Die Hard: With a Vengeance (1995) Directed by John McTiernan. With Bruce Willis, Samuel L. Jackson, Larry Bryggman, Graham Greene and Jeremy Irons.
Original Die Hard director, John McTiernan returns to the series for this third instalment, in which we catch-up with Bruce Willis’ disgruntled cop, John McClane – going up against a vengeful terrorist (Jeremy Irons) in New York City.
It has been five-years since McClane’s exploits in Die Hard 2. In that time, not only have things turned sour with his wife, Holly (presumably Bonnie Bedelia too as she’s not in the film), his reputation as a cop is in the gutter. The film begins with a bang (there’s literally an explosion), which kick-starts a plot device that forces McClane to participate in a series of high-stakes riddles and games around the city, with the help of Samuel L. Jackson as an unintentional side-kick, or sorts.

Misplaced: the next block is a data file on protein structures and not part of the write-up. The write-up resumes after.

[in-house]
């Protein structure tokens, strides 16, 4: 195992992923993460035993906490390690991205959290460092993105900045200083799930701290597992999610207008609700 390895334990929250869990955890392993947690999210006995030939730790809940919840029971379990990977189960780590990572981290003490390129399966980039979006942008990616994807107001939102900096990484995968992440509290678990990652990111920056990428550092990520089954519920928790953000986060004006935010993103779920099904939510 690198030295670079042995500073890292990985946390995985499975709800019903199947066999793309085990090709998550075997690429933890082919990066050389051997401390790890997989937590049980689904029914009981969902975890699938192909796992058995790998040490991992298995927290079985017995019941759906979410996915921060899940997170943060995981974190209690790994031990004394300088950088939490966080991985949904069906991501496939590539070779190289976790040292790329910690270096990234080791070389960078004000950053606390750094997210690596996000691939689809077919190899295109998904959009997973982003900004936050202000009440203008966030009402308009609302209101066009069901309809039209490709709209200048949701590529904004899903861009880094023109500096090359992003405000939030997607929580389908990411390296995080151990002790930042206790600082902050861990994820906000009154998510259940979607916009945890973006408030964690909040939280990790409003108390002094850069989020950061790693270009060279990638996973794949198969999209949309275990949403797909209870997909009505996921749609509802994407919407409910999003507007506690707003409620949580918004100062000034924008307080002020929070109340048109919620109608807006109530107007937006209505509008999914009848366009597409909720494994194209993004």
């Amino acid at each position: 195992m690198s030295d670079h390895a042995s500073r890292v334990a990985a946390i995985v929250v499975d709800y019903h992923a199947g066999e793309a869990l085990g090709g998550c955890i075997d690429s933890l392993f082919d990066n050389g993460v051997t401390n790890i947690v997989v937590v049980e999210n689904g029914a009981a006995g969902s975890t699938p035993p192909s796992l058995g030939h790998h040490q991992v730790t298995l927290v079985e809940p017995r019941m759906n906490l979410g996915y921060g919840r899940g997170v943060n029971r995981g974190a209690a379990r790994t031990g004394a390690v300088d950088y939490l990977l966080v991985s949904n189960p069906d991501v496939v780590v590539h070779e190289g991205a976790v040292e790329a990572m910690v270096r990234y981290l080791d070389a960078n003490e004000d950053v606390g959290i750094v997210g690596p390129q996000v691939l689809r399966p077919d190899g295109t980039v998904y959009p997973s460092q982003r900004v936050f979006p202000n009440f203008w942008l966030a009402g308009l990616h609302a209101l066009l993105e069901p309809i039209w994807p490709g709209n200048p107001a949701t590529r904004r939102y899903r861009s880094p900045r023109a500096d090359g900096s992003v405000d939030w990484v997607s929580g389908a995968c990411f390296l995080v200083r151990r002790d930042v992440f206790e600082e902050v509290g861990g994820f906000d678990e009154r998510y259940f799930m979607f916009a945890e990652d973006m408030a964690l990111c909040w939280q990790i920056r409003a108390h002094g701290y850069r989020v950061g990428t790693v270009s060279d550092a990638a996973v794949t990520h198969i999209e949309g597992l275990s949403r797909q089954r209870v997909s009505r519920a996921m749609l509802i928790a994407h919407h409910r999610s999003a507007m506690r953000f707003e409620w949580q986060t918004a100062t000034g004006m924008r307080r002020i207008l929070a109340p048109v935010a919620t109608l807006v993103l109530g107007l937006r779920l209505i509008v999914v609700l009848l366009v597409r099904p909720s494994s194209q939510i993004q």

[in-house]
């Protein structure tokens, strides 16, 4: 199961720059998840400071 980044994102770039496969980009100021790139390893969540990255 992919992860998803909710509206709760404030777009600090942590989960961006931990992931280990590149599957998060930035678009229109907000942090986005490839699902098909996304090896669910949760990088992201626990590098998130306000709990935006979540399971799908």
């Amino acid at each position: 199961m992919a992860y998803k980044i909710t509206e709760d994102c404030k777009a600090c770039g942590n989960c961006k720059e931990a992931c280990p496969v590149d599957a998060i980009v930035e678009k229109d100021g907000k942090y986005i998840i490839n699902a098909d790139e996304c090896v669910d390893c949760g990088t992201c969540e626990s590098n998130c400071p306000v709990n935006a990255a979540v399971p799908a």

The first hour of the film is classic Die Hard. The hustle and bustle of New York City proves a fitting playground for this brand mayhem to ensue…and ensue it does. Between the congested insanity of the concrete jungle, the frantic cops and the love-hate banter of Willis and Jackson – the film quickly establishes a fine tempo. Sadly, partly due to it clocking in at a hefty 131-mins, it slowly becomes bloated and repetitive as its action set-pieces get sillier and begin to merge into one.
There are mild annoyances too, particularly as Jackson’s ‘Zues’ labours heavily with racist dialogue, much to McClane’s (and our) bemusement. That aside, the pair make a fun duo; chipping away at each other as they work to foil elaborate traps set-up by Jeremy Irons and his peroxide blonde hair.
As Die Hard films go (there are five now), this is a decent one. Willis’ deadpan delivery is still on point – as is his trademark vest-usage. The final-third starts to wheeze a little and the climax isn’t particularly inventive or well shot, but there’s enough weight behind it to keep action fans entertained and the rest of us semi-engaged. 3/5